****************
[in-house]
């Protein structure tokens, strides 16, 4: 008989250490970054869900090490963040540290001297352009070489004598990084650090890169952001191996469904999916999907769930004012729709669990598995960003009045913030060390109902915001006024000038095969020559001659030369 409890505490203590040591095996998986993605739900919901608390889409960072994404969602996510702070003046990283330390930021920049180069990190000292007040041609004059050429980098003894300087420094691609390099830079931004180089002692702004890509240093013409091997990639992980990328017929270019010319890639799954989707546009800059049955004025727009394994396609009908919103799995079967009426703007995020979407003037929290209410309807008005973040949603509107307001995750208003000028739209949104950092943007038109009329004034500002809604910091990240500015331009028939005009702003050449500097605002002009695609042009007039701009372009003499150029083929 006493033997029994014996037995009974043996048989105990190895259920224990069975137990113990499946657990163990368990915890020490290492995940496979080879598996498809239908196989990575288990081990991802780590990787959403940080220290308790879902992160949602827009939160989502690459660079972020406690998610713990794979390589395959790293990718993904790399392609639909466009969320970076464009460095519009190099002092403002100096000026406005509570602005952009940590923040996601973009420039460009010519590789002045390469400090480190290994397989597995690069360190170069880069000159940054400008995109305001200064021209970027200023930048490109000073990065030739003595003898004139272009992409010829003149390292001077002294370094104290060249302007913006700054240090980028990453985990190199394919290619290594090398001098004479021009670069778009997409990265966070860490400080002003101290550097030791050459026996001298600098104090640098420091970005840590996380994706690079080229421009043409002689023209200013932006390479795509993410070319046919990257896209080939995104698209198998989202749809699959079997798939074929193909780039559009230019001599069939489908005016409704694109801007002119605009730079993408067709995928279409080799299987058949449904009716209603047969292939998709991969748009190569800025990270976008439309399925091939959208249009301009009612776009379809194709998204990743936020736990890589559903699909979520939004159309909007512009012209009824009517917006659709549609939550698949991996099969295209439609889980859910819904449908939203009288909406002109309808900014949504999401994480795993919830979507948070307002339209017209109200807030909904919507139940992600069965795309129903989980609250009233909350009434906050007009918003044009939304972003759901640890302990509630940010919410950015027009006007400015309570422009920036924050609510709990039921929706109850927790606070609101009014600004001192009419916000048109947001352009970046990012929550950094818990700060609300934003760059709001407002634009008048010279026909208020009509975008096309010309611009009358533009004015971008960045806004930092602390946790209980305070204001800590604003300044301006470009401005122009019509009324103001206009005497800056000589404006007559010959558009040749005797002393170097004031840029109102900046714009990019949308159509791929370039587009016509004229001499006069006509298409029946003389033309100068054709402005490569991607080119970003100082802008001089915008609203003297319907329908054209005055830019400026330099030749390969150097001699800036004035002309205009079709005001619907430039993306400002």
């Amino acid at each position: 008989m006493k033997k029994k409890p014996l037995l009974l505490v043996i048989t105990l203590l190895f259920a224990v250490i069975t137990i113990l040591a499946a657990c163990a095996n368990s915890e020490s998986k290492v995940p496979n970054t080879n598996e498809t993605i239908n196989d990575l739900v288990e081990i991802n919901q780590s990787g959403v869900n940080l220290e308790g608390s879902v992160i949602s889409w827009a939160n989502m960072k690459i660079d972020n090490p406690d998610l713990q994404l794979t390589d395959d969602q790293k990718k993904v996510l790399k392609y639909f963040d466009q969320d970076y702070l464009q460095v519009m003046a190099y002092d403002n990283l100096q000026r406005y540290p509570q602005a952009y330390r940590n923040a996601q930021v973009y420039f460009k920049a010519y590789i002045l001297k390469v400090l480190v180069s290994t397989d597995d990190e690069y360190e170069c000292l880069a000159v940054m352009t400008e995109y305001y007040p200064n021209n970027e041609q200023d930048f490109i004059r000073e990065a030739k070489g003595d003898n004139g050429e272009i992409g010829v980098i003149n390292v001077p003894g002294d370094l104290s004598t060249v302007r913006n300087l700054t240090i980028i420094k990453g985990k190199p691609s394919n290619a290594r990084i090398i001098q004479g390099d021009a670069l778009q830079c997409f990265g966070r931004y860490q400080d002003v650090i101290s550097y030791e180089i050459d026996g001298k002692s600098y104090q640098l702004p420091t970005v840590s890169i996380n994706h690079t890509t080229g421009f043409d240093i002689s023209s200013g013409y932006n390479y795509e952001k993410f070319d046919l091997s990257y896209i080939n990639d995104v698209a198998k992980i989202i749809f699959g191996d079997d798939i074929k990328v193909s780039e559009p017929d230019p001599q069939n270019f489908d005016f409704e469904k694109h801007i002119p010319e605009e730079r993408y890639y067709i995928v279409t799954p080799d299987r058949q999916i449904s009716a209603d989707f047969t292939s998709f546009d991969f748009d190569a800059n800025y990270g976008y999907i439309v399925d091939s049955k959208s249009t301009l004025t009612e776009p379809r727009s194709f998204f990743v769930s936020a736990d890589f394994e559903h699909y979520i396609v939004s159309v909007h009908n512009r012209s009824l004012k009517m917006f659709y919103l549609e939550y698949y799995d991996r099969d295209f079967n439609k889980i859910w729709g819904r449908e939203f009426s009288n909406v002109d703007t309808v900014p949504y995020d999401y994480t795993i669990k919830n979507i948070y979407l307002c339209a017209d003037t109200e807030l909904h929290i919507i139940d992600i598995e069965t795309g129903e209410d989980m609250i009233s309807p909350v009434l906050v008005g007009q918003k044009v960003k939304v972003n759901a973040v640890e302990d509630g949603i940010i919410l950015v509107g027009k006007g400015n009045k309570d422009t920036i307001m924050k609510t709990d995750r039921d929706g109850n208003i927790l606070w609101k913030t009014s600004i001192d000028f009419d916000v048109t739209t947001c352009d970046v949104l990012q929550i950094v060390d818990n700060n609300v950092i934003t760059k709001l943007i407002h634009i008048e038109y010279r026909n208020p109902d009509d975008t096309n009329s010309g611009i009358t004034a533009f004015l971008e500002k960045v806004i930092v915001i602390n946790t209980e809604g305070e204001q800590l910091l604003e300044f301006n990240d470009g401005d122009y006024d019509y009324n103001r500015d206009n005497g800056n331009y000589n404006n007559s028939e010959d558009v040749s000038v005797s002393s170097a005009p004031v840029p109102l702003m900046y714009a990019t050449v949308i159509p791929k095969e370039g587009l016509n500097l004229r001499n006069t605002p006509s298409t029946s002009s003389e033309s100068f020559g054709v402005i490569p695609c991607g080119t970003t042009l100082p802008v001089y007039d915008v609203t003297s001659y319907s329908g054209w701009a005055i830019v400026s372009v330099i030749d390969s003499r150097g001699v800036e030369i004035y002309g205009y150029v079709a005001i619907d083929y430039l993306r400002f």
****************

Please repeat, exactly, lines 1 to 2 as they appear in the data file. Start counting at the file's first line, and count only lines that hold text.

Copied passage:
[in-house]
């Protein structure tokens, strides 16, 4: 008989250490970054869900090490963040540290001297352009070489004598990084650090890169952001191996469904999916999907769930004012729709669990598995960003009045913030060390109902915001006024000038095969020559001659030369 409890505490203590040591095996998986993605739900919901608390889409960072994404969602996510702070003046990283330390930021920049180069990190000292007040041609004059050429980098003894300087420094691609390099830079931004180089002692702004890509240093013409091997990639992980990328017929270019010319890639799954989707546009800059049955004025727009394994396609009908919103799995079967009426703007995020979407003037929290209410309807008005973040949603509107307001995750208003000028739209949104950092943007038109009329004034500002809604910091990240500015331009028939005009702003050449500097605002002009695609042009007039701009372009003499150029083929 006493033997029994014996037995009974043996048989105990190895259920224990069975137990113990499946657990163990368990915890020490290492995940496979080879598996498809239908196989990575288990081990991802780590990787959403940080220290308790879902992160949602827009939160989502690459660079972020406690998610713990794979390589395959790293990718993904790399392609639909466009969320970076464009460095519009190099002092403002100096000026406005509570602005952009940590923040996601973009420039460009010519590789002045390469400090480190290994397989597995690069360190170069880069000159940054400008995109305001200064021209970027200023930048490109000073990065030739003595003898004139272009992409010829003149390292001077002294370094104290060249302007913006700054240090980028990453985990190199394919290619290594090398001098004479021009670069778009997409990265966070860490400080002003101290550097030791050459026996001298600098104090640098420091970005840590996380994706690079080229421009043409002689023209200013932006390479795509993410070319046919990257896209080939995104698209198998989202749809699959079997798939074929193909780039559009230019001599069939489908005016409704694109801007002119605009730079993408067709995928279409080799299987058949449904009716209603047969292939998709991969748009190569800025990270976008439309399925091939959208249009301009009612776009379809194709998204990743936020736990890589559903699909979520939004159309909007512009012209009824009517917006659709549609939550698949991996099969295209439609889980859910819904449908939203009288909406002109309808900014949504999401994480795993919830979507948070307002339209017209109200807030909904919507139940992600069965795309129903989980609250009233909350009434906050007009918003044009939304972003759901640890302990509630940010919410950015027009006007400015309570422009920036924050609510709990039921929706109850927790606070609101009014600004001192009419916000048109947001352009970046990012929550950094818990700060609300934003760059709001407002634009008048010279026909208020009509975008096309010309611009009358533009004015971008960045806004930092602390946790209980305070204001800590604003300044301006470009401005122009019509009324103001206009005497800056000589404006007559010959558009040749005797002393170097004031840029109102900046714009990019949308159509791929370039587009016509004229001499006069006509298409029946003389033309100068054709402005490569991607080119970003100082802008001089915008609203003297319907329908054209005055830019400026330099030749390969150097001699800036004035002309205009079709005001619907430039993306400002």